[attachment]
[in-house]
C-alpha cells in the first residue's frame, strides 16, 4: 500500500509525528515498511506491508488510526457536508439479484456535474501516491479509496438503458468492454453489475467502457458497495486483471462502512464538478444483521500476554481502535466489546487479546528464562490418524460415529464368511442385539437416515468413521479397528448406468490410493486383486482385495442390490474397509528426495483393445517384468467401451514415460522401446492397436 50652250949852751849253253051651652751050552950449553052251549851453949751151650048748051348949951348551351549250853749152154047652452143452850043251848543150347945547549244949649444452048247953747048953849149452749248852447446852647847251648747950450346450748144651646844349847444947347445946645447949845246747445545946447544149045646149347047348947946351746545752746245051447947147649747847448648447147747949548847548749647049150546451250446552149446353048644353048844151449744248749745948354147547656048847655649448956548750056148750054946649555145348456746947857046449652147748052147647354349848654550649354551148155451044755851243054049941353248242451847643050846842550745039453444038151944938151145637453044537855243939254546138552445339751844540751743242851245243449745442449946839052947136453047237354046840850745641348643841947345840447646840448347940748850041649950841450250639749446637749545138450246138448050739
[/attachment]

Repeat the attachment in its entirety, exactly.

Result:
[in-house]
C-alpha cells in the first residue's frame, strides 16, 4: 500500500509525528515498511506491508488510526457536508439479484456535474501516491479509496438503458468492454453489475467502457458497495486483471462502512464538478444483521500476554481502535466489546487479546528464562490418524460415529464368511442385539437416515468413521479397528448406468490410493486383486482385495442390490474397509528426495483393445517384468467401451514415460522401446492397436 50652250949852751849253253051651652751050552950449553052251549851453949751151650048748051348949951348551351549250853749152154047652452143452850043251848543150347945547549244949649444452048247953747048953849149452749248852447446852647847251648747950450346450748144651646844349847444947347445946645447949845246747445545946447544149045646149347047348947946351746545752746245051447947147649747847448648447147747949548847548749647049150546451250446552149446353048644353048844151449744248749745948354147547656048847655649448956548750056148750054946649555145348456746947857046449652147748052147647354349848654550649354551148155451044755851243054049941353248242451847643050846842550745039453444038151944938151145637453044537855243939254546138552445339751844540751743242851245243449745442449946839052947136453047237354046840850745641348643841947345840447646840448347940748850041649950841450250639749446637749545138450246138448050739